After working with nonprofit organizations for a zillion years, I don’t put much faith in mission statements, for one simple reason. The process of articulating identity and values can be exciting, fun, and satisfying; to be sure, living the examined life is as important for organizations as for individuals. But most of the time, once crafted and plastered onto websites and documents, mission statements subside into meaninglessness. They could serve as yardsticks to measure meaning and accomplishment: we said this or that about our purpose, but are we really living into it? Without assessing every action, program, and statement in light of our stated intentions, how do we hold ourselves accountable? Writing it down and forgetting qualifies as magical thinking in my book, so if that’s what will happen, why bother?
But some organizations have high standards. They make frequent use of a verbal yardstick—a statement of mission, vision, and/or values—to measure their assumptions and actions, to align their programs and processes. For them, here is a line that if currently missing needs to be added to their mission statements posthaste:
We embrace our full share of collective responsibility to redress the inequities of this society and to address the crises created by a system that treats some lives as mattering more, that puts profit over people, that threatens the very life of the planet.
Why? A friend who runs an excellent and socially engaged arts organization shared its new mission statement with me. It spoke of transformation and change, two important capabilities of artists whose work brings hidden realities to light and urges us toward our own agency. But transformation for what, I asked. Change toward what end?
The answers are often assumed because they are embedded in the organization’s work. If the group is engaging artists and communities whose voices need to ring out, if the themes of their projects reflect a passion for justice, the organization’s leaders may rightly feel that no one will mistake their group for its opposite, a stodgy institution with more regard for the glory of its donors than the state of the surrounding community.
So if work speaks for itself, why is my new line needed? Because I see arts organizations scurrying to respond to the terrible and urgent crises of our time with actions that gesture at justice rather than pursue it. If they choose to actually be guided by their mission statements, they had better include something that speaks to the historic potential of the day, something that compels them to tear down the border wall between art and life that has stood in their midst for so long.
Case in point: there is ongoing pressure on largely white organizations to “diversify” their boards and staffs by increasing the number of people of color in meaningful positions. There is no pressure directed at BIPOC organizations to add leaders from outside their designated communities, which is why this makes sense to me as part of redressing historic racial injustice, a kind of long-delayed reparations that looks toward a future free of racism. But often it isn’t done with that intention. Very often, an opera or ballet company, a museum or repertory theater will seek board members of color who share the politics and class position and possess the discretionary income of white counterparts, who themselves are too often chosen primarily for their ability to give or attract significant donations to continue a line of work that began decades—even centuries—ago, with little questioning of its assumptions and biases.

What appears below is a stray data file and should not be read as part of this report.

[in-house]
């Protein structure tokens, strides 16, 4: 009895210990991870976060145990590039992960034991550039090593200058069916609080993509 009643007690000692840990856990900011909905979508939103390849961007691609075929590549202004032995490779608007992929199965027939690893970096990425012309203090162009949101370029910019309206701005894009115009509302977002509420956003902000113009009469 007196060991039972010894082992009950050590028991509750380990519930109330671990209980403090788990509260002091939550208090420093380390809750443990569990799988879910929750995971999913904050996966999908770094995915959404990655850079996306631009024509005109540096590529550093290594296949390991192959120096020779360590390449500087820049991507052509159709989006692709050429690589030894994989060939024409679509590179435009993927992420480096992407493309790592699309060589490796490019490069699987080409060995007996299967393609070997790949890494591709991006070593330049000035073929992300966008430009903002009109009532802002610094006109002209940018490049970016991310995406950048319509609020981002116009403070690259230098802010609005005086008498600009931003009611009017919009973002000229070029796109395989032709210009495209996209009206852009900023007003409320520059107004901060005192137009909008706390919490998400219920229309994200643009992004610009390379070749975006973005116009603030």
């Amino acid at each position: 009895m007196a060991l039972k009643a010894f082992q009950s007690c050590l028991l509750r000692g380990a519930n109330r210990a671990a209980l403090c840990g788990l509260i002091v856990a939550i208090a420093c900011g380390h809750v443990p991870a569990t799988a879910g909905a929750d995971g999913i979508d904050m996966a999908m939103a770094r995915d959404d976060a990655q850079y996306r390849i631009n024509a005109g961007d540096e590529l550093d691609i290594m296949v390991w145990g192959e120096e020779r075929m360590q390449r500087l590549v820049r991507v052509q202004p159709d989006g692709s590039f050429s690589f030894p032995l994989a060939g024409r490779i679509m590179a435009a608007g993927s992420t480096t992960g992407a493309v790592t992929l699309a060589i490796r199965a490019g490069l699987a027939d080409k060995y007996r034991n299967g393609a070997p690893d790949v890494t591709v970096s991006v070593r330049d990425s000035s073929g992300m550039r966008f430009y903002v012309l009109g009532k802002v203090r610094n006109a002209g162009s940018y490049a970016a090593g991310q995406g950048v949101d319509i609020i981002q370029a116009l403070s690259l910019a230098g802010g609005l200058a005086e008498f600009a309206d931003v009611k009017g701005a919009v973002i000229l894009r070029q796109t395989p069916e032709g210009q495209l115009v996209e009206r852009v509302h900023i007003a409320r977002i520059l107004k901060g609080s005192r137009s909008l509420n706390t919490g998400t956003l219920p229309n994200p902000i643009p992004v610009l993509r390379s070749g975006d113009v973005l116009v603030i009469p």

An organization led by people who accept—and more than that—embrace a full share of collective responsibility for healing this broken society must face its own historic role in both worsening and repairing the injustices that have brought us to this pass. That organization must support questioning that goes to the heart of its work: the artform itself; its tacit and stated aims; its relationship to those who make, present, and engage with the work; and its actual and potential impact.
Deep questioning catalyzes change. If it is deep enough, it demands even the most difficult changes, a new set of acceptances and rejections. As I write this, I’m thinking of something Amadou Mahtar M’Bow, former Director General of UNESCO, said in opening an African Studies seminar in 1979:
The only pertinent question facing us today is not only of choosing between an outdated past and imitation of the foreign but of making original selections between cultural values which it is vital to safeguard and develop—because they contain the deep-lying secrets of our collective dynamism—and the elements which it is henceforth necessary to abandon—because they put a brake on our facility for critical reflection and innovation. In the same way we must sort out the progressive elements offered by industrial societies, so as only to use those which are adapted to the society of our choice which we are capable of taking over and developing gradually by ourselves and for ourselves.
Which elements of the current U.S. arts organization landscape “put a brake on our facility for critical reflection and innovation?” Which contain “the deep-lying secrets of our collective dynamism?” These questions are more than worthy of being asked, but only by those who embrace a full share of collective responsibility for the past and the future. From my perspective, in practice, thinking this doesn’t need saying amounts to saying it doesn’t need doing.
The Cowboy Junkies’ version of Neil Young’s “Don’t Let It Bring You Down.”